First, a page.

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Montreal chef Martin Picard prepares pigs heads. (Kevin Van Paassen/The Globe and Mail)
Montreal chef Martin Picard prepares pigs heads. (Kevin Van Paassen/The Globe and Mail)

Head to Quebec for a gourmet sugar-shack feast Add to ...



It starts with a sunny spring road trip deep into Quebec's idyllic forest, the fresh air blasting the last traces of winter out of your veins. Then you head indoors to clog those same veins with a high-cholesterol culinary heart-attack-in-a-sugar-shack. Noshing yourself into a sugar coma at a cabane à sucre is an annual spring ritual in Quebec, the world's biggest producer of maple syrup.

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It seems a long way off, but for the ultimate sugar-shack experience, you need to book in advance. Way in advance. Reservations by e-mail for seats at Quebec chef Martin Picard's rural table are being accepted starting next Wednesday.

Since it's such a time-honoured francophone tradition, it was only a matter of time before the much-lauded Mr. Picard upped the sugar-shack menu ante, just as he did with Québécois cuisine in general at his landmark restaurant, Au Pied de Cochon. There he trotted humble pig's feet back into the limelight and took poutine up-market by partnering it with foie gras. And so it is with his line-up of over-the-top courses that make up a sugar shack chowdown.

The establishment is a typical forest shack that holds a noisy gathering of about 120 people, families and couples sitting cheek by jowl at long wooden communal tables as the nearby evaporator steams 20 to 50 litres of water out of runny maple syrup to produce a single litre of sweet nectar.

First up are the apps and as with most of Mr. Picard's creations, vegetarians would starve to death here. There is traditional pea soup with chunks of foie gras followed by arugula salad with diced ham sprinkled with walnuts and those "Oreilles de Christ," deep-fried ribbons of pork lard called Christ's ears. Ployes are tiny buckwheat pancakes served with maple syrup and they're cozied up alongside strips of salmon gravlax with onion compote, a mound of Quebec-style pork pâté called cretons, and deep-fried chicken feet in a spicy barbecue sauce.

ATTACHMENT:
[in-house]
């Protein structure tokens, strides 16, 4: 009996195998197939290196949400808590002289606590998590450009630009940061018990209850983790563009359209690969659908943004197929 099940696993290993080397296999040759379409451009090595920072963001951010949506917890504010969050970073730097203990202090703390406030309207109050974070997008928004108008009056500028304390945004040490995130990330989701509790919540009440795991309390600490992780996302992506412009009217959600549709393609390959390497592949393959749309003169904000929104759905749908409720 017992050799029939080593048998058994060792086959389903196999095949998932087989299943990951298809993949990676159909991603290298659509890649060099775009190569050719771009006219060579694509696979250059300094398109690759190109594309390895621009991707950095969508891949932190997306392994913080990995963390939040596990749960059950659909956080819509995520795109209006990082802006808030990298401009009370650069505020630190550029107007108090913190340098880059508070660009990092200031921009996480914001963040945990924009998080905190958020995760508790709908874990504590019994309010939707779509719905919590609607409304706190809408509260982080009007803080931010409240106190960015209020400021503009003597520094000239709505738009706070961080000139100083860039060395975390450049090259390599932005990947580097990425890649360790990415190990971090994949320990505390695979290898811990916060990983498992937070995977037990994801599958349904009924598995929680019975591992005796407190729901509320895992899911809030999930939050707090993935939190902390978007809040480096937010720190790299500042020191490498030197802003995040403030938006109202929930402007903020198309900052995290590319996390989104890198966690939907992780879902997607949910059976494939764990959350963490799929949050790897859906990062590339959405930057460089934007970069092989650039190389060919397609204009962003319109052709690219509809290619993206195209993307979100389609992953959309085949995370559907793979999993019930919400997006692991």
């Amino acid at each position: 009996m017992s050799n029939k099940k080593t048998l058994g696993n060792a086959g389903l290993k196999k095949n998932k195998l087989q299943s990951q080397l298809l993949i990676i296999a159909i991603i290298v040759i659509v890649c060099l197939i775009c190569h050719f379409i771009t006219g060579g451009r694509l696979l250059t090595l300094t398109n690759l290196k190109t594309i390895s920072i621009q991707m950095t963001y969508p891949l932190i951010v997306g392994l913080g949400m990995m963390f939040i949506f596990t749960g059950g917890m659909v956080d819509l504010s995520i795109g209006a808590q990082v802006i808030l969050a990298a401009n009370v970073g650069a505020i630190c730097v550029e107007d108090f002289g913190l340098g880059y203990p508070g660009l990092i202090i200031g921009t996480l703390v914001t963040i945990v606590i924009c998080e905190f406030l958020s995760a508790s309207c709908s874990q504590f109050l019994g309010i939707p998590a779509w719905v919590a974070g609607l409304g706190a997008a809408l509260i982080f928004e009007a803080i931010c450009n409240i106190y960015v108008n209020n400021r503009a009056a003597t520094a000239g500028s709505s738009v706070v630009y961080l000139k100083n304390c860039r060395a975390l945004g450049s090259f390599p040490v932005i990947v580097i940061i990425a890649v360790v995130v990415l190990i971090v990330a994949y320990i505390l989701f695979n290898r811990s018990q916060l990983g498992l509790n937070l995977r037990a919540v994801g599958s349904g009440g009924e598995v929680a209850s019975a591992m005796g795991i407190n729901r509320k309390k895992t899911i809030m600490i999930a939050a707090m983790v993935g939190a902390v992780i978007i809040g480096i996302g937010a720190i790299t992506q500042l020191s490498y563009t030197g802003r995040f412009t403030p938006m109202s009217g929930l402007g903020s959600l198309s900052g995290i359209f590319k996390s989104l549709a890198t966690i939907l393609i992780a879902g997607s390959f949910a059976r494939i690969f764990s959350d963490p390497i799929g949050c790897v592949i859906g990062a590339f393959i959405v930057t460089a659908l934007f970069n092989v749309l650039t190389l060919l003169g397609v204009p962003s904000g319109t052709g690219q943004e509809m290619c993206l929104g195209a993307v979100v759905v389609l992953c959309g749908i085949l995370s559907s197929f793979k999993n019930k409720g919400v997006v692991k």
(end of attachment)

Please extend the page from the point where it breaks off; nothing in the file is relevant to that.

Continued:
As you're washing all that down with bottles of Quebec apple cider, the mains belly up in a parade that starts with a giant omelette stuffed with maple-smoked sturgeon sprinkled with beef brisket. Half a maple-glazed chicken is perched atop a beef tongue au jus. There are baked beans, celeriac coleslaw and half a cabbage stuffed with lobster, foie gras and ground pork on a bed of lentils. Everything, as per sugar-shack custom, is generously doused in maple syrup.

Still peckish? Fork out $10 for half or $20 for a whole flaky, lard-laden tourtière meat pie and accompanying homemade tomato relish, one of Mr. Picard's signature dishes; he will produce 3,000 out here in the woods - he also bakes his bread here - for both his restaurant and shack. Or take one home with you.

Then there's dessert. A massive banana split is stuffed with maple sponge and bombarded with maple-pineapple and dark chocolate ganache clusters. Maple cotton candy and maple-sugar mille-feuille are up next along with maple-doused hotcakes simmered in duck fat. If you're still capable, Popsicle sticks with maple taffy are sitting on the snowbanks outside.

The first in with their e-mails on Dec. 1 will snag the day they request (generally hearing back by early January). Everyone else is offered an alternative sitting during Mr. Picard's brief third season that runs roughly from early March through Mother's Day. It's a fine celebration of spring, but our arteries and waistlines are grateful it happens only once a year.

Special to The Globe and Mail

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